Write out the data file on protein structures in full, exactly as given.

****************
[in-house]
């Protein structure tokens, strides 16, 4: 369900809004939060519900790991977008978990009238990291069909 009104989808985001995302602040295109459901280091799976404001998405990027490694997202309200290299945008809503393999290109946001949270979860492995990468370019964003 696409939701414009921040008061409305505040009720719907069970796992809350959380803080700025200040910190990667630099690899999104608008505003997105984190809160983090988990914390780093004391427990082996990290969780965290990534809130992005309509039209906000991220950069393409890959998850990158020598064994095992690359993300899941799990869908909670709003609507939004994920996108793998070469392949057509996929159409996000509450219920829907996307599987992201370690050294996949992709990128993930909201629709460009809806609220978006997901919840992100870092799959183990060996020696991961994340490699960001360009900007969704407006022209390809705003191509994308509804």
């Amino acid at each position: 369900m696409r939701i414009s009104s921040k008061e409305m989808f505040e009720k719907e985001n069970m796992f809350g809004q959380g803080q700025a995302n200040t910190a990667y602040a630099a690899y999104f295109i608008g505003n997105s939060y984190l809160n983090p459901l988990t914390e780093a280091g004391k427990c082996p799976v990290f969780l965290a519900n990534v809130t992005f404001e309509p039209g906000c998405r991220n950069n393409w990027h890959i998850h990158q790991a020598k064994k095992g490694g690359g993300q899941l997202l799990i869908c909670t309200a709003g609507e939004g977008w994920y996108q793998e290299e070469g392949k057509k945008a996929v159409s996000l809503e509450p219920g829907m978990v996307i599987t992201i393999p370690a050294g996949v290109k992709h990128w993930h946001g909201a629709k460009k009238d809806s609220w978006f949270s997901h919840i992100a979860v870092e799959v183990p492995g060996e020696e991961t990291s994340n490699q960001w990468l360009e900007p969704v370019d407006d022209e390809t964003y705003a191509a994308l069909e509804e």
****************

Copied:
[in-house]
């Protein structure tokens, strides 16, 4: 369900809004939060519900790991977008978990009238990291069909 009104989808985001995302602040295109459901280091799976404001998405990027490694997202309200290299945008809503393999290109946001949270979860492995990468370019964003 696409939701414009921040008061409305505040009720719907069970796992809350959380803080700025200040910190990667630099690899999104608008505003997105984190809160983090988990914390780093004391427990082996990290969780965290990534809130992005309509039209906000991220950069393409890959998850990158020598064994095992690359993300899941799990869908909670709003609507939004994920996108793998070469392949057509996929159409996000509450219920829907996307599987992201370690050294996949992709990128993930909201629709460009809806609220978006997901919840992100870092799959183990060996020696991961994340490699960001360009900007969704407006022209390809705003191509994308509804």
């Amino acid at each position: 369900m696409r939701i414009s009104s921040k008061e409305m989808f505040e009720k719907e985001n069970m796992f809350g809004q959380g803080q700025a995302n200040t910190a990667y602040a630099a690899y999104f295109i608008g505003n997105s939060y984190l809160n983090p459901l988990t914390e780093a280091g004391k427990c082996p799976v990290f969780l965290a519900n990534v809130t992005f404001e309509p039209g906000c998405r991220n950069n393409w990027h890959i998850h990158q790991a020598k064994k095992g490694g690359g993300q899941l997202l799990i869908c909670t309200a709003g609507e939004g977008w994920y996108q793998e290299e070469g392949k057509k945008a996929v159409s996000l809503e509450p219920g829907m978990v996307i599987t992201i393999p370690a050294g996949v290109k992709h990128w993930h946001g909201a629709k460009k009238d809806s609220w978006f949270s997901h919840i992100a979860v870092e799959v183990p492995g060996e020696e991961t990291s994340n490699q960001w990468l360009e900007p969704v370019d407006d022209e390809t964003y705003a191509a994308l069909e509804e």